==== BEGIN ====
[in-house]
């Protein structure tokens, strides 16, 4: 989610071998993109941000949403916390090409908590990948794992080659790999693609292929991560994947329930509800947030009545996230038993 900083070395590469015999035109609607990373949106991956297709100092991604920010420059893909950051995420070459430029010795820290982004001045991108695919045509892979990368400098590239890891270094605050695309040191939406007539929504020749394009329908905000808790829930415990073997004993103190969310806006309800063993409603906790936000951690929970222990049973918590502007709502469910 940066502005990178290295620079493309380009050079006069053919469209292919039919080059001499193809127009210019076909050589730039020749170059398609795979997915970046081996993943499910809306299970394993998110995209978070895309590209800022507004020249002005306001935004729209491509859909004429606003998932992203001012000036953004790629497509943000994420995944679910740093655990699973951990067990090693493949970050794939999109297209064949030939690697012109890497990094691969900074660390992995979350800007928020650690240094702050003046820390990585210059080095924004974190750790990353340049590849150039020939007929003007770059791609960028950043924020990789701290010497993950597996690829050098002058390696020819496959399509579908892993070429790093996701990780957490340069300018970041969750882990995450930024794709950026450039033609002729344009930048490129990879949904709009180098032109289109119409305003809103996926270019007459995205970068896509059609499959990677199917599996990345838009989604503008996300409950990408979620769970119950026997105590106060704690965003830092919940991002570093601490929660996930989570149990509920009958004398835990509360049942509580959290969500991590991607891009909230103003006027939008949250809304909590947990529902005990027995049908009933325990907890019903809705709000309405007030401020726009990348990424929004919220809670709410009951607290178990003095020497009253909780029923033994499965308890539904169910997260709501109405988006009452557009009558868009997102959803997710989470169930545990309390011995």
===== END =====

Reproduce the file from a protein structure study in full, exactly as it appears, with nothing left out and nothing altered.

[in-house]
């Protein structure tokens, strides 16, 4: 989610071998993109941000949403916390090409908590990948794992080659790999693609292929991560994947329930509800947030009545996230038993 900083070395590469015999035109609607990373949106991956297709100092991604920010420059893909950051995420070459430029010795820290982004001045991108695919045509892979990368400098590239890891270094605050695309040191939406007539929504020749394009329908905000808790829930415990073997004993103190969310806006309800063993409603906790936000951690929970222990049973918590502007709502469910 940066502005990178290295620079493309380009050079006069053919469209292919039919080059001499193809127009210019076909050589730039020749170059398609795979997915970046081996993943499910809306299970394993998110995209978070895309590209800022507004020249002005306001935004729209491509859909004429606003998932992203001012000036953004790629497509943000994420995944679910740093655990699973951990067990090693493949970050794939999109297209064949030939690697012109890497990094691969900074660390992995979350800007928020650690240094702050003046820390990585210059080095924004974190750790990353340049590849150039020939007929003007770059791609960028950043924020990789701290010497993950597996690829050098002058390696020819496959399509579908892993070429790093996701990780957490340069300018970041969750882990995450930024794709950026450039033609002729344009930048490129990879949904709009180098032109289109119409305003809103996926270019007459995205970068896509059609499959990677199917599996990345838009989604503008996300409950990408979620769970119950026997105590106060704690965003830092919940991002570093601490929660996930989570149990509920009958004398835990509360049942509580959290969500991590991607891009909230103003006027939008949250809304909590947990529902005990027995049908009933325990907890019903809705709000309405007030401020726009990348990424929004919220809670709410009951607290178990003095020497009253909780029923033994499965308890539904169910997260709501109405988006009452557009009558868009997102959803997710989470169930545990309390011995």